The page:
Thanos here is probably the biggest draw of this set. This is the third version of Thanos in the Marvel Minimates line, but it’s been five years since his last figure. If you’re a faithful follower of my reviews, you’ll recall I didn’t think the last one was very good. Plus, he’s set to be a major player in the Marvel Cinematic Universe in the next few years, so it’s really good timing. Thanos is the largest ‘mate in the set, coming in at just shy of 3 inches tall, and he has 12 points of articulation. He’s based on Thanos’s recent redesign from Infinity. It’s not far off from his original design, but there are a few differences in the execution of some of the details. Thanos uses the basic Minimate body as a starting point, with non-standard hands and feet, as well as add-ons for his helmet, torso, upper arms, waist, torso extender, and upper legs. The upper arms and legs are from the Series 41 Hulk, the extender is from the TRU 16 Hulk, and the waist cover is from a whole bunch of Minimates (I’m not sure who used it first). The helmet, torso cover, hands, and feet are new to Thanos, and they’re pretty good overall. The torso is probably the best piece. It has a lot of ornate detail work that looks really good. The hands and feet are decent, though they seem a little too rounded. The helmet is good in theory, but not quite in practice. It’s well sculpted, but it sits too low on the head, which obscures a lot of the details on the face. Thanos’s paintwork is pretty clean overall. There are a few spots with some bleed over, but most of it’s pretty sharp. The face in particular looks really good, and it definitely improves on the last one. Unfortunately, Thanos was not exempt from the stuck paint issues. His helmet was practically glued on when I got him and took quite a bit of effort to remove. Thanos includes a clear display stand. It would have been nice to get an Infinity Gauntlet that matched this figure, but since it wasn’t in the story, I can understand its absence here.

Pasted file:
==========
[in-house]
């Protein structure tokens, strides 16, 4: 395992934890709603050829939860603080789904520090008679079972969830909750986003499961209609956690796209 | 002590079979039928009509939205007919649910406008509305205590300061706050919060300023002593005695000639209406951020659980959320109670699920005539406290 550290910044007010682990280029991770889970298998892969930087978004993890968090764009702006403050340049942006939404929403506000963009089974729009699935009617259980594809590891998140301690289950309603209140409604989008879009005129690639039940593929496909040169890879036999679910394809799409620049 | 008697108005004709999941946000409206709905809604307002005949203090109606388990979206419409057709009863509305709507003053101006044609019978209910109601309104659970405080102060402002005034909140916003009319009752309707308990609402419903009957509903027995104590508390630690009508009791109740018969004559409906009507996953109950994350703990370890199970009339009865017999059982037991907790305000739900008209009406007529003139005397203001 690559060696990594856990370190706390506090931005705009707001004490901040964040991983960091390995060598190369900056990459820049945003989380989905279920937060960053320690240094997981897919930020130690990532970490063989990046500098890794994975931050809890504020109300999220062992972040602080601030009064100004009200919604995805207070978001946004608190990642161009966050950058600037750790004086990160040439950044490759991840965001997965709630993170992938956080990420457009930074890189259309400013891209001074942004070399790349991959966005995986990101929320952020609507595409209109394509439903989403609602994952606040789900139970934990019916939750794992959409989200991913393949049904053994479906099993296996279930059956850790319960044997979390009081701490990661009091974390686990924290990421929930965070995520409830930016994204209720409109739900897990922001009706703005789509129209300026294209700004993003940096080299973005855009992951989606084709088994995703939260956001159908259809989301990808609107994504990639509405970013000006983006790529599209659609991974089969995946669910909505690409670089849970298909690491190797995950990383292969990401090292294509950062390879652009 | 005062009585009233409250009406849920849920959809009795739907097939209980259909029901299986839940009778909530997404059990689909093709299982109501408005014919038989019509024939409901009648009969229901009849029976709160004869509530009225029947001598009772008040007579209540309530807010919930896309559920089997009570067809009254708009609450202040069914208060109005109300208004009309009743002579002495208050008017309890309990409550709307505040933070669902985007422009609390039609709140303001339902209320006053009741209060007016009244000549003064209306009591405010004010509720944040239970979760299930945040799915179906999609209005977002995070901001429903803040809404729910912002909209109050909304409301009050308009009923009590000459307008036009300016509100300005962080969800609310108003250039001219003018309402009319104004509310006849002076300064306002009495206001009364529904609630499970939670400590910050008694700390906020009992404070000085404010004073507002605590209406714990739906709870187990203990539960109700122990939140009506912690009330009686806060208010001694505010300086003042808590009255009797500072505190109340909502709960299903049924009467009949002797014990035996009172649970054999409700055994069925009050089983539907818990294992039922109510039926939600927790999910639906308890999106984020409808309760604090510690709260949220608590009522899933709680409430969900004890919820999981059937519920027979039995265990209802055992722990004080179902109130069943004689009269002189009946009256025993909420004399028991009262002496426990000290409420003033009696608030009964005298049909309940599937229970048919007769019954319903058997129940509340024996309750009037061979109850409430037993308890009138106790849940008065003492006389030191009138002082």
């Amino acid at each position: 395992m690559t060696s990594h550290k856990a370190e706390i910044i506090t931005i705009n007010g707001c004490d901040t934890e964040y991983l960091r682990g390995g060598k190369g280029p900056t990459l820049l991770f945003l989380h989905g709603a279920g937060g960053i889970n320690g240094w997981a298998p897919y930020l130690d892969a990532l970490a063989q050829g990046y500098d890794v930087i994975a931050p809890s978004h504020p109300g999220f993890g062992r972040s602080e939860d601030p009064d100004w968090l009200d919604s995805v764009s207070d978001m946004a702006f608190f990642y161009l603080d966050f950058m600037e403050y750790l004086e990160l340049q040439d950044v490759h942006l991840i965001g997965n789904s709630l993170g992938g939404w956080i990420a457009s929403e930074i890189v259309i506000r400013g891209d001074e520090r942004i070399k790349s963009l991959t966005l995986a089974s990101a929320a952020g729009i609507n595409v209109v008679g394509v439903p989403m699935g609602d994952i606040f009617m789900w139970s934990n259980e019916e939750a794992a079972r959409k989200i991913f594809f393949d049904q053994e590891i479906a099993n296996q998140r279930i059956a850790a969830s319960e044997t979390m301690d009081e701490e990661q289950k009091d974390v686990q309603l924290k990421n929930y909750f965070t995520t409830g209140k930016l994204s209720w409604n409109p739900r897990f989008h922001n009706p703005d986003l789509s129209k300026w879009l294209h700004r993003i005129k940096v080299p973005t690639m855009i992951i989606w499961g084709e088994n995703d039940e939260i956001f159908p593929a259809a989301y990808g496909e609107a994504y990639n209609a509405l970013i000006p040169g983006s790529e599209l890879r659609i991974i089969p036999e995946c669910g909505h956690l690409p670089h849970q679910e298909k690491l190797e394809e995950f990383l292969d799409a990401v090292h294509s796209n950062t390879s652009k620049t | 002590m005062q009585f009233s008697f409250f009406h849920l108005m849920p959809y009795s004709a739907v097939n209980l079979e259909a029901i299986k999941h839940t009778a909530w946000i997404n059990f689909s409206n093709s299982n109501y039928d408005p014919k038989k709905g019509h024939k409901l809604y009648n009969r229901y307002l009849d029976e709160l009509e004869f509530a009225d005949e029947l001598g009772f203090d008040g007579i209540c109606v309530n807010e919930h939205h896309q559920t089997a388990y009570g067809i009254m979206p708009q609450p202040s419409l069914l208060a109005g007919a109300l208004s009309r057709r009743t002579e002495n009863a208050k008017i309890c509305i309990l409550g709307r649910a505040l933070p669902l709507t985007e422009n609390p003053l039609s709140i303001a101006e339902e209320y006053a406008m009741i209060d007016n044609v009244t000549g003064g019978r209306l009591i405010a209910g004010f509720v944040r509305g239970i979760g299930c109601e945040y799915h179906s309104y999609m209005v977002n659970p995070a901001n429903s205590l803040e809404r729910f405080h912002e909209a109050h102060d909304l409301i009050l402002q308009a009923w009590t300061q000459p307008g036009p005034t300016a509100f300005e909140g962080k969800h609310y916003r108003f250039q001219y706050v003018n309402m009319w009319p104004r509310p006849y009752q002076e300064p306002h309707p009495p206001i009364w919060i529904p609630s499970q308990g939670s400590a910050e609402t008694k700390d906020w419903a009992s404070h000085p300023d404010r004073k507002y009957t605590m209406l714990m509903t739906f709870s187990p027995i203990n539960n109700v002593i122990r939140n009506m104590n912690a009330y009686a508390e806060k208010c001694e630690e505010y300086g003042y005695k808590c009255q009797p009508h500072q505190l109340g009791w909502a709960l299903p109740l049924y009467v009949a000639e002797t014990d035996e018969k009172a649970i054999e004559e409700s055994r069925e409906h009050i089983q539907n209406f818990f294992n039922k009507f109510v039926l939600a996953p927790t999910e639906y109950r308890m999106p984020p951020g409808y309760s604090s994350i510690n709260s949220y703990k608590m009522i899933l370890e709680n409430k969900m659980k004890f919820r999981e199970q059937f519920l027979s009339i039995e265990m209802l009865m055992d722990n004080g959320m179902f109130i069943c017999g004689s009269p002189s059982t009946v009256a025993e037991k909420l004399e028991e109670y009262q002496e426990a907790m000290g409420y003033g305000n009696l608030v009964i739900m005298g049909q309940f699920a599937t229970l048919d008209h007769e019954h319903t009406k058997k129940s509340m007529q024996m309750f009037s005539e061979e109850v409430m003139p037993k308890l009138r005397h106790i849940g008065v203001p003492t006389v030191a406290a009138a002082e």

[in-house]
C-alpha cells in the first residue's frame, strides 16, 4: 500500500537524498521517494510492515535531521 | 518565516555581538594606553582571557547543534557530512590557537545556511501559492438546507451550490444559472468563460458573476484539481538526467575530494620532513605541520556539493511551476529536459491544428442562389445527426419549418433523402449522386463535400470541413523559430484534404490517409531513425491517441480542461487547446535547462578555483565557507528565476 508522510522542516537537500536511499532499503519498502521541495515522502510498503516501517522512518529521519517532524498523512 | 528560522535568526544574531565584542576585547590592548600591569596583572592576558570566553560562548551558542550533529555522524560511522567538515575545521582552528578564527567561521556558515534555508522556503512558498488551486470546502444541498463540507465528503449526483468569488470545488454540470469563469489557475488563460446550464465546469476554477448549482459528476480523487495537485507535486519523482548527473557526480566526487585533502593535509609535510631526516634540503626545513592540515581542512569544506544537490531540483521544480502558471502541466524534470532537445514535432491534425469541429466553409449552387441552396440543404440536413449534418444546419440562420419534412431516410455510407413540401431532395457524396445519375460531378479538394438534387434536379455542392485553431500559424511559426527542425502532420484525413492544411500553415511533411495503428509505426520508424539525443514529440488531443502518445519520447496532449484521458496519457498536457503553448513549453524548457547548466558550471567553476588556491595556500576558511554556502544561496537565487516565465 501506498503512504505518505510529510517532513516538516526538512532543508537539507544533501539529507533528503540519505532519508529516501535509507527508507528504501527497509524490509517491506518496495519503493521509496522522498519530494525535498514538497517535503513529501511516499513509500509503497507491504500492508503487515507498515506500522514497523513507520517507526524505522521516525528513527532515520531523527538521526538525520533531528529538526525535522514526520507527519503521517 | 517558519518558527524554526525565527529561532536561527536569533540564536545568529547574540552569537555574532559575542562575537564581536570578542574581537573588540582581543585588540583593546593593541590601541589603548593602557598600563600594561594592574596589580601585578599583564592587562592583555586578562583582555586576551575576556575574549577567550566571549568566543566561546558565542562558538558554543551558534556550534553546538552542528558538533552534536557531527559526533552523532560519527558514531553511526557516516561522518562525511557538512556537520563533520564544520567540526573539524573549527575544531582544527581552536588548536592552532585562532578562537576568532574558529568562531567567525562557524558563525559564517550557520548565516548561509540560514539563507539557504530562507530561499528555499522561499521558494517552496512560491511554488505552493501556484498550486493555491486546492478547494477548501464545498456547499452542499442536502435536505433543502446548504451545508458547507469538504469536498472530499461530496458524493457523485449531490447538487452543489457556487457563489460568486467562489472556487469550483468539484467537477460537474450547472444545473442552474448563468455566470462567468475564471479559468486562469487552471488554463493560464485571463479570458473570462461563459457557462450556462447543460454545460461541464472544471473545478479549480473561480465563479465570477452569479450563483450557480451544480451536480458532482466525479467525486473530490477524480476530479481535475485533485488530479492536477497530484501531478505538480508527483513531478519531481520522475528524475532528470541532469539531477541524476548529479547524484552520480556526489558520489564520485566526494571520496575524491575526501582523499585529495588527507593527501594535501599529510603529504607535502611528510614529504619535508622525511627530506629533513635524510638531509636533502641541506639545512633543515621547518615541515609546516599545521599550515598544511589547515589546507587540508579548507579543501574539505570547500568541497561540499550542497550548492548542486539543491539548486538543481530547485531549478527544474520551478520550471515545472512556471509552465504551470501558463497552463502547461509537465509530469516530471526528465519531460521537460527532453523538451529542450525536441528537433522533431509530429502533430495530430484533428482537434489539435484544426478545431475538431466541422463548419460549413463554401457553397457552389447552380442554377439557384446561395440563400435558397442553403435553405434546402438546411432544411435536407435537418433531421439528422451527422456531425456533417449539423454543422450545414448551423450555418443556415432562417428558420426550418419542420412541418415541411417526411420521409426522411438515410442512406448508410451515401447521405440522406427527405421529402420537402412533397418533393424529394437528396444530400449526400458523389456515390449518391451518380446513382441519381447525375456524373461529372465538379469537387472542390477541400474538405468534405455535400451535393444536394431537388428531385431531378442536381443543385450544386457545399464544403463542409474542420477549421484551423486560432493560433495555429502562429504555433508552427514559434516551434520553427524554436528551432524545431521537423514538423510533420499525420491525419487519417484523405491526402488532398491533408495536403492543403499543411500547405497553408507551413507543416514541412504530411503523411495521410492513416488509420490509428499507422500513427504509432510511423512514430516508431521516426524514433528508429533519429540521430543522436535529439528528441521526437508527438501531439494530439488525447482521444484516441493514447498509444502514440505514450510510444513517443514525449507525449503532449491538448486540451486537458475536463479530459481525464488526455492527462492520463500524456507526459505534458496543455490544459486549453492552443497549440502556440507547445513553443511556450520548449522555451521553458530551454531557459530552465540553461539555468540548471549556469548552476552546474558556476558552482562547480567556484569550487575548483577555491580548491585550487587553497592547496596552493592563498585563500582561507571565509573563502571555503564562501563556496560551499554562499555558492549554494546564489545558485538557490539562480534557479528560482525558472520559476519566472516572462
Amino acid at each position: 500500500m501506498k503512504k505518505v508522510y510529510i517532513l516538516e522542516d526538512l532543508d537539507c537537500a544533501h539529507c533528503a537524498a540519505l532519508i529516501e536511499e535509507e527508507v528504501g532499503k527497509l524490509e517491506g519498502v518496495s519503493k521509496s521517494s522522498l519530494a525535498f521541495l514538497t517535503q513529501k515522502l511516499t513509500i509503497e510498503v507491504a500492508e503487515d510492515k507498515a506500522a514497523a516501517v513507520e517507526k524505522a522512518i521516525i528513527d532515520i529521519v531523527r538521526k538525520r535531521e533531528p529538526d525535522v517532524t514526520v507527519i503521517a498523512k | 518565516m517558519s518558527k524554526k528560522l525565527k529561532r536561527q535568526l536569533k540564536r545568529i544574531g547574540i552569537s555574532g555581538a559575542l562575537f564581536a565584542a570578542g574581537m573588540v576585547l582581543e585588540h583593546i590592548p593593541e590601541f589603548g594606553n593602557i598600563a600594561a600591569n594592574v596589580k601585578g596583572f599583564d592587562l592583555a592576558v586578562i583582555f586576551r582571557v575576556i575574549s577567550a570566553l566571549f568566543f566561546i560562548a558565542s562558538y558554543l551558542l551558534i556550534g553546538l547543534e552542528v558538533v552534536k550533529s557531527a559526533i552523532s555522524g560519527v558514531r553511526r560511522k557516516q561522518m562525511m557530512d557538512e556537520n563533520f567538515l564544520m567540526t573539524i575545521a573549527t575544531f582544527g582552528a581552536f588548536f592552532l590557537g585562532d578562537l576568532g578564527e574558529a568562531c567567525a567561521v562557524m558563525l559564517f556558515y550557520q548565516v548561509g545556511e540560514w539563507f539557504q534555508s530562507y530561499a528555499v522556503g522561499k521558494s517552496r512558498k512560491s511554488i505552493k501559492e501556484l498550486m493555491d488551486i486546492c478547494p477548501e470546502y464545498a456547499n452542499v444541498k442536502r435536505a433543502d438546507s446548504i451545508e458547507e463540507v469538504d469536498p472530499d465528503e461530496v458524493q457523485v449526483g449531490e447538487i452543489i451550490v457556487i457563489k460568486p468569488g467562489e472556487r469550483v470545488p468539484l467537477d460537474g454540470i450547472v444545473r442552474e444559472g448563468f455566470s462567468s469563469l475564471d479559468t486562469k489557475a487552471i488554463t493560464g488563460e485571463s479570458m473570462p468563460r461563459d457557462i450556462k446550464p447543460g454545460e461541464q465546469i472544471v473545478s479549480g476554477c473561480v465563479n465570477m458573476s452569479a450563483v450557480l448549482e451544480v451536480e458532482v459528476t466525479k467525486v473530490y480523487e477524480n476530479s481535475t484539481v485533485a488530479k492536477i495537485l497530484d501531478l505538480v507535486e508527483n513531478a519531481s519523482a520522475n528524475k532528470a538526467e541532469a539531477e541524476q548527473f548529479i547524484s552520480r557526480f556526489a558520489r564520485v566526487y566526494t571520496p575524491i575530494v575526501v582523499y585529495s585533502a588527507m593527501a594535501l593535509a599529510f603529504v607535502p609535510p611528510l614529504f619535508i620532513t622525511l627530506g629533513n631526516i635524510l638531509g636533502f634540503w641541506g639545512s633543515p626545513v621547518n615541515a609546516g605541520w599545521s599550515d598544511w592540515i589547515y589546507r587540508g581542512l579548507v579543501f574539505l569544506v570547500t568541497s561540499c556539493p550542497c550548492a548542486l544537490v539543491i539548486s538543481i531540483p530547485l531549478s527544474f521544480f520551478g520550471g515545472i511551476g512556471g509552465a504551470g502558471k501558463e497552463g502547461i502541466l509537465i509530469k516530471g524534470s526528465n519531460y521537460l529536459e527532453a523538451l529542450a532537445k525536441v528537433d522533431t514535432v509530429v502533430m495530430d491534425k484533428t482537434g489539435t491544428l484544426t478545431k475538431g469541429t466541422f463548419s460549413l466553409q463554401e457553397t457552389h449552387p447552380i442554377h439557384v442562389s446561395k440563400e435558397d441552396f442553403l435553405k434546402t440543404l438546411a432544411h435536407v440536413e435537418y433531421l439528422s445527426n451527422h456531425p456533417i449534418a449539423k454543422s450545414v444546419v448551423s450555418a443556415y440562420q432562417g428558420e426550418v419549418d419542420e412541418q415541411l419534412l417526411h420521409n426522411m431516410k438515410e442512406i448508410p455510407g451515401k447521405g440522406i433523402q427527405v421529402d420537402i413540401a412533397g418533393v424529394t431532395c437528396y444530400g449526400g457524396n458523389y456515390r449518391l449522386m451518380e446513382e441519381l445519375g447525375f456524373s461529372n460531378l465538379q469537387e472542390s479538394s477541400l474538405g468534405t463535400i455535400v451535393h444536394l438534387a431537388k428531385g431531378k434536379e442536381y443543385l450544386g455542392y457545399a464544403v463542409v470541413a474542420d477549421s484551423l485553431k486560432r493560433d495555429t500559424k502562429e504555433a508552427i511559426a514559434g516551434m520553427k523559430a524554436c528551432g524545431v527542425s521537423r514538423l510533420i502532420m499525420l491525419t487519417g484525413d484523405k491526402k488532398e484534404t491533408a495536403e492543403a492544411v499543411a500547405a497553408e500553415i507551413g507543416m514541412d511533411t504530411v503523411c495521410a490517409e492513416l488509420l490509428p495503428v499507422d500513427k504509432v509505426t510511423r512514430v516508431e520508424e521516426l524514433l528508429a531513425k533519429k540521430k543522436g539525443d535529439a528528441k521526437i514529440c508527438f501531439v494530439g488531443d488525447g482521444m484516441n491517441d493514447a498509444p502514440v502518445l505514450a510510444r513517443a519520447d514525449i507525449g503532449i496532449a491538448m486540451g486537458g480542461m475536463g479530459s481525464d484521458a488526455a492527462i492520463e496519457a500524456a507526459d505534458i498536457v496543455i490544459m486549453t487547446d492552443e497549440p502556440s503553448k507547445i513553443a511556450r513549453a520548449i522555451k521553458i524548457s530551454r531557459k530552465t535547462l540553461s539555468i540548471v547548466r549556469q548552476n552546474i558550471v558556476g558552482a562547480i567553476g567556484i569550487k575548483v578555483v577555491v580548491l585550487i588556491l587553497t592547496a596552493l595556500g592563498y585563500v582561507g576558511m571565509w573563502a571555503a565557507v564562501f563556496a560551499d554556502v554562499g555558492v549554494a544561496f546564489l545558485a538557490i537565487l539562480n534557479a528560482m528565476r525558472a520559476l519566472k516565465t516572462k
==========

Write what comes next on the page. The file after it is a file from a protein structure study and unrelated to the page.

Hooo boy, Thane. This guy. So, Thane is the one new character in the set. He’s also new to the storyline, and he has a sort of important role, so I guess his inclusion makes sense. In case you were unaware, Thane is Thanos’s son and he’s half Inhuman, which sort of makes him a bit of a mess. The figure is about 2 ½ inches tall and has 14 points of articulation. Thane is based on the character’s appearance post-Terrigen Mist exposure, which is notably Thanos-inspired. It’s an okay design, though not particularly thrilling. The figure is mostly a “vanilla ‘mate” with his only unique piece being his left hand. This piece is re-used from the DC Minimates Series 6 Cheetah figure. It’s a pretty standard clawed-hand, so that’s good. The rest of Thane’s detail is done with paint. For better or worse, Thane exhibits the best paintwork of the lot. The base colors are clean and even, the colors are pretty bold, and the detail lines are nice and sharp. Thane didn’t have any issues with stuck pieced due to paint, although that’s likely due to his lack of add-ons. The figure includes a clear display stand.


I found this set while killing some time during one of my brother’s rehearsals. Obviously, I got it from Toys R Us, it being an exclusive and all. I did participate in the vote on this one, and three of the four I voted for are in the final set, so I guess that’s cool. Unfortunately, Ronan, the one I wanted the most, lost out to Thane, which is a bummer. Guess I’ll have to wait for TRU 19. All in all it’s a pretty good set. Cap and Hulk are fun variants and Thanos offers some nice improvements to the last one. Thane is good on a technical level, but sadly neither the character nor his design is particularly exciting.  But hey, three out of four ain’t bad!